Sunday, May 11, 2014

A shared life

New Ark United Church of Christ, Newark, DE

May 11, 2014

20th c. mystic and Trappist monk Thomas Merton said, "To allow oneself to be carried away by a multitude of conflicting concerns, to surrender to too many demands, to commit oneself to too many projects, to want to help everyone in everything, is to succumb to violence."  Sounds like church life, doesn’t it?  We do violence to ourselves, to our souls, to each other when we strive to not only live as Jesus would have us live but be Jesus for the world and each other.  Too often we suffer under the oppression and martyrdom of yes, neglect the freedom and peace of a judicious no, and expect the same from others.

In fact, we human beings can go so far as to neglect our own needs while becoming preoccupied with the needs of others.  It’s one aspect of what is called codependency.  Codependency is described as thoughts, feelings, and behaviors that go beyond or when we shrink from what is considered normal caretaking and self-sacrifice.  We all need to be needed, but when we link this to approval from others and our level of self-esteem, it is then we begin to do violence to ourselves.  We become caught in a web of our own making, where we become the ever-giving victim; dangerously irreproachable, unassailable.  It’s one way we can control an uncontrollable reality.

These are a few of the patterns and kinds of codependent behaviors that can be expressed by an individual or a community:

I have difficulty identifying what I am feeling.
I minimize, alter, or deny how I truly feel.  
I perceive myself as completely unselfish and dedicated to the well-being of others.

I mask my pain in various ways such as anger, humor, or isolation.
I express negativity or aggression in indirect and passive ways.

I am unable to ask others to meet my needs or desires.

I judge what I think, say, or do harshly, as never good enough.
I am embarrassed to receive recognition, praise, or gifts. I value others’ approval of my thinking, feelings, and behavior over my own.

I compromise my own values and integrity to avoid rejection or anger.
I put aside my own interests in order to do what others want.
I am hypervigilant regarding the feelings of others and take on those feelings.

I freely offer advice and direction to others without being asked.
I become resentful when others decline my help or reject my advice.

I adopt an attitude of indifference, helplessness, authority, or rage to manipulate outcomes.

I act in ways that invite others to reject, shame, or express anger toward me.

I use indirect and evasive communication to avoid conflict or confrontation.

I suppress my feelings or needs to avoid feeling vulnerable.[i]

Pastors and congregations are ripe for this kind of behavior.  Usually we behave in codependent ways when we are under stress, when our level of self-care is low:  we’re working long hours, we’re not eating or sleeping well, we don’t exercise enough, we aren’t spending enough time with friends or doing things we enjoy.  And let’s face it: our culture is stressed out 24/7.  We don’t allow ourselves to be led by still waters or lie down on our lawn instead of mowing it.  Restoration of our soul?  How does that happen?  And there are days we wouldn’t know what a path of righteousness looked like unless someone showed us a map.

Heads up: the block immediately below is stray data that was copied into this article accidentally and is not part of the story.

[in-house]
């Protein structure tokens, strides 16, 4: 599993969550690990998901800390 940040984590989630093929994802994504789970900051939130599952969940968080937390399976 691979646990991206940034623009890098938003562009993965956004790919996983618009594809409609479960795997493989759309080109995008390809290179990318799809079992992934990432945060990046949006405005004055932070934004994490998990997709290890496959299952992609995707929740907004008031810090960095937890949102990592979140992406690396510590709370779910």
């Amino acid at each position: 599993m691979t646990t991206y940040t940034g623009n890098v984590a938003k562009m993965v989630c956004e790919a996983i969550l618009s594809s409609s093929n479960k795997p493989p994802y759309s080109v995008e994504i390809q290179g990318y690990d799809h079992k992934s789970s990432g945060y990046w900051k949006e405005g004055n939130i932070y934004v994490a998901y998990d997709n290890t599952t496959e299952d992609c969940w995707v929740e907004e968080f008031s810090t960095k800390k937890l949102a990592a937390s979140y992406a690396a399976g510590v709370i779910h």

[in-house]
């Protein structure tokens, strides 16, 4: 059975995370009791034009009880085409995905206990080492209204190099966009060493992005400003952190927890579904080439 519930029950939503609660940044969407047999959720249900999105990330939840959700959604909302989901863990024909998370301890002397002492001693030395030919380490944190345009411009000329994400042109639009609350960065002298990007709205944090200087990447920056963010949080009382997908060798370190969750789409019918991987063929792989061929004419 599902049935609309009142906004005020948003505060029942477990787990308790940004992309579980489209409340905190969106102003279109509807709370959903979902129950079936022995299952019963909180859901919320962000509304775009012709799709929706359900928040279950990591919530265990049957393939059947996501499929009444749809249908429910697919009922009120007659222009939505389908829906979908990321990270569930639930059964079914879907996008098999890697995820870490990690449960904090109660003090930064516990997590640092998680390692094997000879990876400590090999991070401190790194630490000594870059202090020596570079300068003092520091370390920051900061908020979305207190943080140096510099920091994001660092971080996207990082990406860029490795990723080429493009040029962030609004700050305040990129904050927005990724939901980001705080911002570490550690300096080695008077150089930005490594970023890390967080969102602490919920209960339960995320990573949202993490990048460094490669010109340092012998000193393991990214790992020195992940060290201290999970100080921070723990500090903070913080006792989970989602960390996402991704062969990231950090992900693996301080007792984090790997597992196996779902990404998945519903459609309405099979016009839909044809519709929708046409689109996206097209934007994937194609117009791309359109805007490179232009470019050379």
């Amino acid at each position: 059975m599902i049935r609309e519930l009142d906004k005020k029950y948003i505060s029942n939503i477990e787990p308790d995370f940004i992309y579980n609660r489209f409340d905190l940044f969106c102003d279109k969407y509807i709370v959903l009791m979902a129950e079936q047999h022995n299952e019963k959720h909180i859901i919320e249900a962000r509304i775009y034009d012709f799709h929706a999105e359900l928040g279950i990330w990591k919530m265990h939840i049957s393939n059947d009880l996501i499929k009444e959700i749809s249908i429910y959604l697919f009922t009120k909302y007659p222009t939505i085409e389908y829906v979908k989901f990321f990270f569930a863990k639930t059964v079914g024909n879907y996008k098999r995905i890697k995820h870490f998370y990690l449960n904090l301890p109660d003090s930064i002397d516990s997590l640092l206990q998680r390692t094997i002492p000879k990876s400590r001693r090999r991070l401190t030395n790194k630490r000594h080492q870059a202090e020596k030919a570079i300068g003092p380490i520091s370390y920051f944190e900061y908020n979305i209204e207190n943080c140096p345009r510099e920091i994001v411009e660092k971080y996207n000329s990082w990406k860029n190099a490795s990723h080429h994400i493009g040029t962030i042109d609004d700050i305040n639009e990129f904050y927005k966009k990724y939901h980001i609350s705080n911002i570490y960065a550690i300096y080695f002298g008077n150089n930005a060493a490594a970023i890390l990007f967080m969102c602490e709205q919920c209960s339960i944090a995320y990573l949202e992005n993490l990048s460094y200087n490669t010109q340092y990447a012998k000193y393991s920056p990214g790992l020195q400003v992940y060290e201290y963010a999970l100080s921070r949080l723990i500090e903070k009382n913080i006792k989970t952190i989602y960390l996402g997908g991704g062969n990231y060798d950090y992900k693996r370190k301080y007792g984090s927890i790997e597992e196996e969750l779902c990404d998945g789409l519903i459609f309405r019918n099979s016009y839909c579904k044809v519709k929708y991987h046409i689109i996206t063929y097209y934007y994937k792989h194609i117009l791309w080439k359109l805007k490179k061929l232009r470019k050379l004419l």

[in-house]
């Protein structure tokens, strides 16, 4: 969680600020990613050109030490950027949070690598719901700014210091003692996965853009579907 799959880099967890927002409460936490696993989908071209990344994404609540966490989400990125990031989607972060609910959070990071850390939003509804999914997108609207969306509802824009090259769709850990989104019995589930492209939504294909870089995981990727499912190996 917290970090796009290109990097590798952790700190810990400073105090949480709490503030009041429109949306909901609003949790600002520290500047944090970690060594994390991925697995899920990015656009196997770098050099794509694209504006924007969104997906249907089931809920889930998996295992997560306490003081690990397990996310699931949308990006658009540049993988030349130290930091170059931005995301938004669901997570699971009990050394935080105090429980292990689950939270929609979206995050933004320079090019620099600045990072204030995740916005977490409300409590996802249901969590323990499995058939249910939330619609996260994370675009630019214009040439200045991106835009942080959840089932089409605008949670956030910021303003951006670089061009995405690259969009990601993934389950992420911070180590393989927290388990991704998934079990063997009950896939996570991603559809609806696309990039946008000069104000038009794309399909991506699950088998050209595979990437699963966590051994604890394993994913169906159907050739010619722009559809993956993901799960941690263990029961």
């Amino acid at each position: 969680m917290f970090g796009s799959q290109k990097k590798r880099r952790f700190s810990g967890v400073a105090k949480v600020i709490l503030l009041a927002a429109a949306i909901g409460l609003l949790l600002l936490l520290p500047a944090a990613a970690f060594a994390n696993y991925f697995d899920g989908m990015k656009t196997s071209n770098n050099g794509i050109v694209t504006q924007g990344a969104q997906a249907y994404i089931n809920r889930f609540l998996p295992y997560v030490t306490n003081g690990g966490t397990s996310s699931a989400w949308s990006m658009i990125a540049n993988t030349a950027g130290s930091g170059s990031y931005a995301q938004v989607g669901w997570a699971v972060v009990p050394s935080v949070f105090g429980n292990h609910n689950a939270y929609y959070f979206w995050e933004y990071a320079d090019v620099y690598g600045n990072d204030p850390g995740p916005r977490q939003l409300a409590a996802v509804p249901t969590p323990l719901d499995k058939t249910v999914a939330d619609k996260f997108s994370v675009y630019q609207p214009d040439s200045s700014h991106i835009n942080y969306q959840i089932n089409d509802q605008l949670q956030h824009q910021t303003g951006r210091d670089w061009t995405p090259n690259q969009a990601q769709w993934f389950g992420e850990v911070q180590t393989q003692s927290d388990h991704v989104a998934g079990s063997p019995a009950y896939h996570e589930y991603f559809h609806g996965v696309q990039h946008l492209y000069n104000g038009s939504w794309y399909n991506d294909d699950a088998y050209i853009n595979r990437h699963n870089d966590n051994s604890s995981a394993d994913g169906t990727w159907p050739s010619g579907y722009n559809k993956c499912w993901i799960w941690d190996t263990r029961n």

Have you ever read the book The Giving Tree by Shel Silverstein?  It’s often a favorite gift for Mother’s Day and for teachers.  I think it’s one of the most codependent books I’ve ever read!  It’s also lousy environmentalism.  A boy and a tree that identifies as female have a lifelong relationship.  The boy climbs the tree and swings from her branches, eats her apples, and rests in her shade.  But as he grows into adulthood and his needs change, the tree gives more and more of herself, until she is reduced to a stump, upon which the boy, now an old man, sits for comfort and peace.  And the story ends with “And the tree was happy.”

Some of you may love this story and see it as a beautiful illustration of self-giving love, and that’s fine.  Stories are hardly intended to have only a single interpretation.  I see it as codependent because I can be codependent, and I’ve been in relationships where I’ve given my substance despite the fact that the other person was incapable of giving back, because I’ve witnessed relationships in my own family that were like this.  Because I’ve seen people turned into emotional stumps that other folks rest on, and their happiness is more of an extension of the other’s happiness than their own.

That’s hardly what I would call a sustainable relationship.  And the relationships we have with each other, with ourselves, with God, with this church are supposed to be sustainable, that is, nurturing, caring, in a way that gives us joy rather than drains us of it.